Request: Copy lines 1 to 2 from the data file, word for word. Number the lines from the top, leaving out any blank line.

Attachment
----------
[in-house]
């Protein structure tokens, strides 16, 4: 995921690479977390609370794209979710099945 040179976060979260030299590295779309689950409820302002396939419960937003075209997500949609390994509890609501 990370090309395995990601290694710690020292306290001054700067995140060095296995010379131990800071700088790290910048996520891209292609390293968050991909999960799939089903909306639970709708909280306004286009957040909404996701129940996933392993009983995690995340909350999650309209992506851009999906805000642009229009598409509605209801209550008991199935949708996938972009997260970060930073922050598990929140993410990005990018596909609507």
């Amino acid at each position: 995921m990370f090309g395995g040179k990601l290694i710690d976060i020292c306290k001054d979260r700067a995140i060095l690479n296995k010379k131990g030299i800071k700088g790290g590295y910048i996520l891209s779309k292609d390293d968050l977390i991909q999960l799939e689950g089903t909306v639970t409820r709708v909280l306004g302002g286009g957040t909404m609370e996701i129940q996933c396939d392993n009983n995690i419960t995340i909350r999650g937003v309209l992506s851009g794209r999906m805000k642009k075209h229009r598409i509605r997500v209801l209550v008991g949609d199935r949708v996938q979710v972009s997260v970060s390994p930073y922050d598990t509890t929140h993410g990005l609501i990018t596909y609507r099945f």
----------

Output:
[in-house]
């Protein structure tokens, strides 16, 4: 995921690479977390609370794209979710099945 040179976060979260030299590295779309689950409820302002396939419960937003075209997500949609390994509890609501 990370090309395995990601290694710690020292306290001054700067995140060095296995010379131990800071700088790290910048996520891209292609390293968050991909999960799939089903909306639970709708909280306004286009957040909404996701129940996933392993009983995690995340909350999650309209992506851009999906805000642009229009598409509605209801209550008991199935949708996938972009997260970060930073922050598990929140993410990005990018596909609507």